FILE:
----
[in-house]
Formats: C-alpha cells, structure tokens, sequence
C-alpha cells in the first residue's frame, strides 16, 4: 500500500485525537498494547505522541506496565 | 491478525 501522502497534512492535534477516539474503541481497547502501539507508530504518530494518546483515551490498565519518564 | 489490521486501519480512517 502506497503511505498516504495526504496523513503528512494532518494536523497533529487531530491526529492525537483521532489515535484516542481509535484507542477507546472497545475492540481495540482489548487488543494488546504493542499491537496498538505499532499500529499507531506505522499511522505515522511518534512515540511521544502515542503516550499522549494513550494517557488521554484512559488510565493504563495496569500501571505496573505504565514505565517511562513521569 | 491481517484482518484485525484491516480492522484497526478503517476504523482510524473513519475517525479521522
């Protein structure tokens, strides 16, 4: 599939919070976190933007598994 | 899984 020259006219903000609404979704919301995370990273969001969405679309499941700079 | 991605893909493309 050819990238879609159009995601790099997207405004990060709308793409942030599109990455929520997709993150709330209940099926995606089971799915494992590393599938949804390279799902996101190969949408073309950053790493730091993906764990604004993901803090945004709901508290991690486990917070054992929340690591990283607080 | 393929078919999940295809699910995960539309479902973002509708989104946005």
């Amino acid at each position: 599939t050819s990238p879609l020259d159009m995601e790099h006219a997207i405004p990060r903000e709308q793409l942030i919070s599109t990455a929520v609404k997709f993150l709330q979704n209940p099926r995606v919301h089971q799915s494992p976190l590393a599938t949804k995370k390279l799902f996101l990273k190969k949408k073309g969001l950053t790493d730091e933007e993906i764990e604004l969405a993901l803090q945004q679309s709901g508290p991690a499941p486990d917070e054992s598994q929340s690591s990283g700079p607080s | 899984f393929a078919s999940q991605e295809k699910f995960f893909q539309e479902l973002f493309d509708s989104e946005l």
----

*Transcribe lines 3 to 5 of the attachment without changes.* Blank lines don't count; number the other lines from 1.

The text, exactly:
C-alpha cells in the first residue's frame, strides 16, 4: 500500500485525537498494547505522541506496565 | 491478525 501522502497534512492535534477516539474503541481497547502501539507508530504518530494518546483515551490498565519518564 | 489490521486501519480512517 502506497503511505498516504495526504496523513503528512494532518494536523497533529487531530491526529492525537483521532489515535484516542481509535484507542477507546472497545475492540481495540482489548487488543494488546504493542499491537496498538505499532499500529499507531506505522499511522505515522511518534512515540511521544502515542503516550499522549494513550494517557488521554484512559488510565493504563495496569500501571505496573505504565514505565517511562513521569 | 491481517484482518484485525484491516480492522484497526478503517476504523482510524473513519475517525479521522
């Protein structure tokens, strides 16, 4: 599939919070976190933007598994 | 899984 020259006219903000609404979704919301995370990273969001969405679309499941700079 | 991605893909493309 050819990238879609159009995601790099997207405004990060709308793409942030599109990455929520997709993150709330209940099926995606089971799915494992590393599938949804390279799902996101190969949408073309950053790493730091993906764990604004993901803090945004709901508290991690486990917070054992929340690591990283607080 | 393929078919999940295809699910995960539309479902973002509708989104946005």
């Amino acid at each position: 599939t050819s990238p879609l020259d159009m995601e790099h006219a997207i405004p990060r903000e709308q793409l942030i919070s599109t990455a929520v609404k997709f993150l709330q979704n209940p099926r995606v919301h089971q799915s494992p976190l590393a599938t949804k995370k390279l799902f996101l990273k190969k949408k073309g969001l950053t790493d730091e933007e993906i764990e604004l969405a993901l803090q945004q679309s709901g508290p991690a499941p486990d917070e054992s598994q929340s690591s990283g700079p607080s | 899984f393929a078919s999940q991605e295809k699910f995960f893909q539309e479902l973002f493309d509708s989104e946005l």